Kiplinger Report: With Low Interest Rates, Inflation Risk, and Market Volatility, Today’s Retirees are Facing “a Perfect Storm”
Back when many of our parents and grandparents retired, depending on the type of work they did, the odds were good that they retired with a company pension. Research into the history of pensions shows that, in 1950, one-quarter of the private sector workforce had access to some form of company-ensured pension payments when they retired. Within ten years, that percentage had been cut in half. Today’s retirees are left to fend for themselves, for the most part, and as a result the prospects for financial security are precarious. In fact, as this Kiplinger report suggests, people retiring today are facing what the author terms “a perfect storm.”
Today’s Retirees are Unlike Their Predecessors
Financial adviser George Terlizzi wrote the Kiplinger article which first appeared last spring. He states, “Today’s retirees are unlike any other retirees in history: They’re living longer, and many of them want to spend more in retirement than previous generations. At the same time, the fear of running out of money is incredibly common, and for good reason.”
Terlizzi refers to what he calls “the bargain made decades ago” when traditional, defined pension plans gave way to the modern 401(k) plan. That shift, which began in the 1980s, was designed to give workers greater control over their retirement savings – but at the same time, the article observes, it also transferred “longevity risk” from the employer to the worker. “As such, these days few retirees can rely on a significant pension and must make their savings last for decades” – a chore made more difficult by a perfect storm of low interest rates, higher inflation and market volatility in the years ahead.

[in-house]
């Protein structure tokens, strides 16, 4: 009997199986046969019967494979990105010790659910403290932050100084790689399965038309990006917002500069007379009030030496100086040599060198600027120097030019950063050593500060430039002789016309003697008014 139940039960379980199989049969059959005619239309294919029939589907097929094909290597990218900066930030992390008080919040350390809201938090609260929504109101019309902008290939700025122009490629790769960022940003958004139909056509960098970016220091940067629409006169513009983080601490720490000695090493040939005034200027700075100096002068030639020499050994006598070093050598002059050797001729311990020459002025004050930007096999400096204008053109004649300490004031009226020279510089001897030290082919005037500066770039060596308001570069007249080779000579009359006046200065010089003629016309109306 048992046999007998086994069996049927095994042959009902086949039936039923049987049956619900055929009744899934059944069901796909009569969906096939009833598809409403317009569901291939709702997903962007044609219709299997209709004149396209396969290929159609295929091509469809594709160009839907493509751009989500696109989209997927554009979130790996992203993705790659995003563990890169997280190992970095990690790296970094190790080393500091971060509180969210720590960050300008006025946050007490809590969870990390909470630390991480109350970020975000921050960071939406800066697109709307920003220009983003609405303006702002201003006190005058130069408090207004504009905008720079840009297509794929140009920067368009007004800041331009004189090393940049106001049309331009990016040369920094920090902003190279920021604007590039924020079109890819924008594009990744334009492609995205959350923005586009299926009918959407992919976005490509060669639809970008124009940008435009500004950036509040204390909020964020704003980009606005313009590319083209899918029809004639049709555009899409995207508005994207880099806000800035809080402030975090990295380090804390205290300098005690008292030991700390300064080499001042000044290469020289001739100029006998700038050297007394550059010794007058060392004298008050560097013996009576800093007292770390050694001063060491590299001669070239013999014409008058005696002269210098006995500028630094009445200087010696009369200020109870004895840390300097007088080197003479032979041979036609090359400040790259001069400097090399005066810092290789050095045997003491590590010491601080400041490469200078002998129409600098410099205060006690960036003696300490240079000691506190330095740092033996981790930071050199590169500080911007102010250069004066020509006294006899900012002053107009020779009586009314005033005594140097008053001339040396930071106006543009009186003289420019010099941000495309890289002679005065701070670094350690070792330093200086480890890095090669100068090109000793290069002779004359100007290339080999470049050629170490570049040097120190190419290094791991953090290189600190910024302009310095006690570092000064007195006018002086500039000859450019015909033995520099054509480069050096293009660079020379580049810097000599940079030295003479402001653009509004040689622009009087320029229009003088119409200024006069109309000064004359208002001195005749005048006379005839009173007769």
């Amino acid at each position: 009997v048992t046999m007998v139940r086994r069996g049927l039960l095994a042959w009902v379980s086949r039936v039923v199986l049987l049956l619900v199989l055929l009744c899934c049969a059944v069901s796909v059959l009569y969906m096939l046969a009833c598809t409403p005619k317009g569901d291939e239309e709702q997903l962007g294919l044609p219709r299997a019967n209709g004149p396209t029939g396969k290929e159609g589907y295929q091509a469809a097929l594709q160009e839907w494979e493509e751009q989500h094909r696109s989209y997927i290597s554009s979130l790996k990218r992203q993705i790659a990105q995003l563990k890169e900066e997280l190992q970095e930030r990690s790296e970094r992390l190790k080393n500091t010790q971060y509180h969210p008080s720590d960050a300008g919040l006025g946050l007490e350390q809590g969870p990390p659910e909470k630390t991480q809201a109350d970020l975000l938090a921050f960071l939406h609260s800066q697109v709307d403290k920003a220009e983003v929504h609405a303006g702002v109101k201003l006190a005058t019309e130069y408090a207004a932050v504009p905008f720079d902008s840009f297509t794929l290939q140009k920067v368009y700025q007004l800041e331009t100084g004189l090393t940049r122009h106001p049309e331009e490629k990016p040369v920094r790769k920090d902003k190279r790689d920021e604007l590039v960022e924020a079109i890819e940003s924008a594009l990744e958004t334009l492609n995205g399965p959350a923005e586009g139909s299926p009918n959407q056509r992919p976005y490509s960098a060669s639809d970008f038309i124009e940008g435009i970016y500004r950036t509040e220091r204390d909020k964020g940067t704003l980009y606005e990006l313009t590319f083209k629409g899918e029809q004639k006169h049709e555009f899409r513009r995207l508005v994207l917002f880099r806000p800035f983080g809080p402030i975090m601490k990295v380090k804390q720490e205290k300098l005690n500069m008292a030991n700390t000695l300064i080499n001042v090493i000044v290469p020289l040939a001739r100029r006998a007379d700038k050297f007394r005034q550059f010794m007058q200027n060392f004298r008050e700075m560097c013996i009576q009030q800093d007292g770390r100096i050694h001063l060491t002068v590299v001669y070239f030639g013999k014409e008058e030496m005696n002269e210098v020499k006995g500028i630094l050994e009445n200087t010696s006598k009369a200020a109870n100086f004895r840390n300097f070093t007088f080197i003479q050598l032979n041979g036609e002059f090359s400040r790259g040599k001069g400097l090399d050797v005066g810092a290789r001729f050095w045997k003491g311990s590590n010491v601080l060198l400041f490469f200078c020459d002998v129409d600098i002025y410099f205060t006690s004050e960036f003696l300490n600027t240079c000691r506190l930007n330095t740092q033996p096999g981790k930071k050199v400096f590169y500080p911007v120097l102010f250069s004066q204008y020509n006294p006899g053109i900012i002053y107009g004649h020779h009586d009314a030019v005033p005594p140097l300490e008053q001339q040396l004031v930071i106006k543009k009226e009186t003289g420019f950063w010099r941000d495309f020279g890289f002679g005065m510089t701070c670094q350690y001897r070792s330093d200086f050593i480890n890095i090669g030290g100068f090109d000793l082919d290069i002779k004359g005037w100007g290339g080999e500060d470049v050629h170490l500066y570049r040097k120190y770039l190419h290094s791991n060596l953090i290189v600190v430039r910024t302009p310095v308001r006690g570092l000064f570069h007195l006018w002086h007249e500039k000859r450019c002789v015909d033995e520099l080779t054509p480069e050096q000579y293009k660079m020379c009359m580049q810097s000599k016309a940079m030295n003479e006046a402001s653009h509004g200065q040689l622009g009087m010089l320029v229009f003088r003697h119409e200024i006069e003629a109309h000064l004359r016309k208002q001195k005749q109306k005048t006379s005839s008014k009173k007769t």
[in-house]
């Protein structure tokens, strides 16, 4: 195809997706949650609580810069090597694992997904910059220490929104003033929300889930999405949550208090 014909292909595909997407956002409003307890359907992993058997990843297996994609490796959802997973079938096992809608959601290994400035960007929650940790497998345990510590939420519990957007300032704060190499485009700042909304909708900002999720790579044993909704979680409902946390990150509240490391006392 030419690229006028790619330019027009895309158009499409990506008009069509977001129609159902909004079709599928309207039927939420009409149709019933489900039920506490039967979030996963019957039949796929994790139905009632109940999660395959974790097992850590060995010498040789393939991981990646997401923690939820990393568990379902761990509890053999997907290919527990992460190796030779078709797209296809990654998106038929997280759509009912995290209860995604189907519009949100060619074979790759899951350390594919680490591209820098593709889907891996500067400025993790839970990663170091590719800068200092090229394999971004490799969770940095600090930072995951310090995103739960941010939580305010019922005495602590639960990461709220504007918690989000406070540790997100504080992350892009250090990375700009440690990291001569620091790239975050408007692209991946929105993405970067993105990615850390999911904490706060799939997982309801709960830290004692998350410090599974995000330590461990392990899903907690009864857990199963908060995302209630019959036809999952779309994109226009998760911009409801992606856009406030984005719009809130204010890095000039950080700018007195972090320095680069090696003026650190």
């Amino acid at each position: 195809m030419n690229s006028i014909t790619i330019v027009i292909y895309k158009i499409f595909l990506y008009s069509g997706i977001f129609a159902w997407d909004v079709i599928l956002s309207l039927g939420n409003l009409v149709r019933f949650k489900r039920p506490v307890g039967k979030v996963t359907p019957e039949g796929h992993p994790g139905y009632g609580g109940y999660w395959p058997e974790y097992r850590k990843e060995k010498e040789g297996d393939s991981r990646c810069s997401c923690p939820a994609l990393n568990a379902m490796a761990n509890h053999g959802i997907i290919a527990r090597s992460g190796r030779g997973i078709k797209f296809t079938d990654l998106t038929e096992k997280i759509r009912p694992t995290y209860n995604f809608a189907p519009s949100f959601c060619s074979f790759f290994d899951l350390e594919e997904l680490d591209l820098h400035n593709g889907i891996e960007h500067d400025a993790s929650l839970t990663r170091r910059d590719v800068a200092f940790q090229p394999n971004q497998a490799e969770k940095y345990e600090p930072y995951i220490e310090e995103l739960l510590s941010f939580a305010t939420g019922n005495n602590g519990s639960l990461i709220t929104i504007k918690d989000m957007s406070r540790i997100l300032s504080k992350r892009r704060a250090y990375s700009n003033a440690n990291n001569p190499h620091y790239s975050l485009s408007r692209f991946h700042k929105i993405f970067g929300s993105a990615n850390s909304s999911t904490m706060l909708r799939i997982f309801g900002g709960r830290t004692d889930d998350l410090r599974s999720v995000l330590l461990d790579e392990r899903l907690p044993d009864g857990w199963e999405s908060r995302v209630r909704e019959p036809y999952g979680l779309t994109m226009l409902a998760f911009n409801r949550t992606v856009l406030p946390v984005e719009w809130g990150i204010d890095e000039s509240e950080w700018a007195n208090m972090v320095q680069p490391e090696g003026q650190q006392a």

Low Interest Rates are a Boon to Borrowers, a Curse for Savers
As Terlizzi points out, the Federal Reserve has persistently kept the target federal funds interest rate (the benchmark for most interest rates) at a historically-low range of 0.25 percent or below – as low as zero percent. This cut, which goes back to the beginning of the pandemic in March of last year, was intended to fight the crippling effects of COVID on the U.S. economy. Economists expect rates to remain at rock bottom. “Interest rates are expected to stay where they are until 2023,” Kiplinger reports. “Even when they rise, they could stay relatively low for some time.”
As government spending expands to help right the economy, says Terlizzi, rates will stay low, which means retirees will face what he calls “an intrinsic tax in the form of persistently low rates paid on savings.” He adds, “Borrowers love low rates as much as savers detest them. This truth is very much in play today. This poses a problem to retirees who want to earn a reasonable rate of return while minimizing their investment risk.”
The Potential for Inflation Further Erodes the Value of Savings